Samsung Galaxy S8 review
I could do with some advice please. I have been looking at 3 laptops this week, all roughly the same price and similar spec and all running XP.
The bit I dont understand is video RAM.
1st machine has 256MB and uses 32MB of this for video.
2nd machine has 512MB and uses 32MB of this for video.
3rd machine has 256MB and an 8MB S3 Virge 3D CARD, and does not use any system RAM,
bearing in mind I would like to use the machine I buy as a DVD player (all have TV out) to a widescreen TV, which would be the most suitable.
Normally it will be used for Word Processing and some "not to modern" games and the internet.
Any help would be appreciated.
Dedicated video memory normally offers far better performance than a graphics chip that uses system memory, even where the video memory may sound lower (in megabytes) to the amount of system memory used by a counterpart device in another machine.
Video memory runs faster than system memory (in general) and since it is dedicated to the task at hand, it can do its job without using as much CPU time too.
Having said that, any of the machines you mention will play DVDs with or without dedicated a dedicated video card. Let's not forget that people have been playing DVDs on PCs for some years now, and just a couple of short years ago you wouldn't have found anything other than a server with the quantity of memory you are talking about here, much less DDR memory, which as found its way into most notebooks now.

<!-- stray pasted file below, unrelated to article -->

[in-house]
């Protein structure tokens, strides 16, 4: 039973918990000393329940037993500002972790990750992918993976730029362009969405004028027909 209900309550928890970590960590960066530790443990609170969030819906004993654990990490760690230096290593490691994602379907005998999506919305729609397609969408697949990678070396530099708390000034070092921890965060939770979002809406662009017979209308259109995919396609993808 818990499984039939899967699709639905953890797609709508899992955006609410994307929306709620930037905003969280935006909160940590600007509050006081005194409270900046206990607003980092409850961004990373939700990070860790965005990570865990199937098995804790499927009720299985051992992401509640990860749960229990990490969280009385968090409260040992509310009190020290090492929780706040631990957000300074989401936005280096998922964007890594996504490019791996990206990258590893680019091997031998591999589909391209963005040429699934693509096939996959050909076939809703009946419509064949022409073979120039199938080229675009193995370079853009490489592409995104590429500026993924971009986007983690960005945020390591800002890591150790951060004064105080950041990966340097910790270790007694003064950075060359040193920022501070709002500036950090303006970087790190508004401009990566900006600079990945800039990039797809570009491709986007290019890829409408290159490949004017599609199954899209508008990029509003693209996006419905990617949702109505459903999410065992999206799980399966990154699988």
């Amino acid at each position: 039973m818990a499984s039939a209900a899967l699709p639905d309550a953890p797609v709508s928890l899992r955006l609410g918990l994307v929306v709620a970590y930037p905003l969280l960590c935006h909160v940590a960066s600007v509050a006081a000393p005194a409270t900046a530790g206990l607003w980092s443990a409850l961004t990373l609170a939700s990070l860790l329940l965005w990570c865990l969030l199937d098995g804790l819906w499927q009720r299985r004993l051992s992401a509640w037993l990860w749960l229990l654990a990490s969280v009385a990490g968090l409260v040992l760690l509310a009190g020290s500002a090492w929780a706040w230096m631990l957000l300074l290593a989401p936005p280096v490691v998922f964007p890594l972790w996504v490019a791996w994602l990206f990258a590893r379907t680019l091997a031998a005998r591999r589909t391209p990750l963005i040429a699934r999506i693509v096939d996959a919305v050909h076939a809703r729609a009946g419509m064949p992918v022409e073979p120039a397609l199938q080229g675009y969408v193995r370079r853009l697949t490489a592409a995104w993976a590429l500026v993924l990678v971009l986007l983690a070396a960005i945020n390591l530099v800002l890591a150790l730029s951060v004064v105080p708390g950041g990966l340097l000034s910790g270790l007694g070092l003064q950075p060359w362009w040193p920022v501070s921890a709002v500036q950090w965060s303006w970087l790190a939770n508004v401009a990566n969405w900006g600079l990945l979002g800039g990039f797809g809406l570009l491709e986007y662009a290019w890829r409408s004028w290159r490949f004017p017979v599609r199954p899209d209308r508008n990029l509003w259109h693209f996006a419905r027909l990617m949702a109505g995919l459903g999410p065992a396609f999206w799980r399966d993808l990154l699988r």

Many thanks for advice, the salesman in the shop said he thought the one with 8MB of RAM on a separte card would be the best machine, (two of the machines I was interested in were in the same shop, and the same price) just seemed to me to be a small amount of RAM on a video card.
The notebook I'm typing this on has a 16mb NVIDIA GeForce 420 Go video adaptor and it flies. Although I'm not a fan of watching DVDs on a laptop, this one copes with an awful lot of image editing and batch processing using Photoshop, PhotoImpact and Paintshop Pro, among others, and it never even blinks.
It's easy to get lost in the technology and especially where big numbers are concerned. Remember what I said at the end of my last post; people have been doing more with less hardware for a long time, so any of the machines will be more than sufficient. It's only if you intend doing serious video editing or playing the very latest games that you will challenge the machine.
Thanks again for advice, watching DVD's will only be occasional, just wanted to make sure that I would be able to output to TV with the machine I eventually choose, and not have too many problems.
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